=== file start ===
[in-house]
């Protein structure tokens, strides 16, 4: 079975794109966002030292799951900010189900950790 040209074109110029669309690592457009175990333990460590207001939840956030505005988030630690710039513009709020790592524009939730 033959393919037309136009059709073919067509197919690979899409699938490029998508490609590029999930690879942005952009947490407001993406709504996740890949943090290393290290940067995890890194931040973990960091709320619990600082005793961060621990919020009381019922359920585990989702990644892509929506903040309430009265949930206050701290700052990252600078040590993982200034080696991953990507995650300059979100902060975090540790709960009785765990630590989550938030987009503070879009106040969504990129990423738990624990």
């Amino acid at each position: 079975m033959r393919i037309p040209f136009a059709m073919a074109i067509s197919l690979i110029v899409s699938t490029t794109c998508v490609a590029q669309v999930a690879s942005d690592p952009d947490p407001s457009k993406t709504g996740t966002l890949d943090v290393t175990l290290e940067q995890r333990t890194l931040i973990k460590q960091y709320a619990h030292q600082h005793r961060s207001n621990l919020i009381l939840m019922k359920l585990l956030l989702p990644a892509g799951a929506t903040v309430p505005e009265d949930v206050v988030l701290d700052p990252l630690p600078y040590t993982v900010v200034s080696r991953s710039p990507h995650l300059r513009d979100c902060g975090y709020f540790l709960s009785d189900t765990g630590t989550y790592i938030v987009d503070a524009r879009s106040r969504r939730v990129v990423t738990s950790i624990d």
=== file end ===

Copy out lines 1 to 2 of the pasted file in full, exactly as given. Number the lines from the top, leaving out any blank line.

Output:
[in-house]
């Protein structure tokens, strides 16, 4: 079975794109966002030292799951900010189900950790 040209074109110029669309690592457009175990333990460590207001939840956030505005988030630690710039513009709020790592524009939730 033959393919037309136009059709073919067509197919690979899409699938490029998508490609590029999930690879942005952009947490407001993406709504996740890949943090290393290290940067995890890194931040973990960091709320619990600082005793961060621990919020009381019922359920585990989702990644892509929506903040309430009265949930206050701290700052990252600078040590993982200034080696991953990507995650300059979100902060975090540790709960009785765990630590989550938030987009503070879009106040969504990129990423738990624990």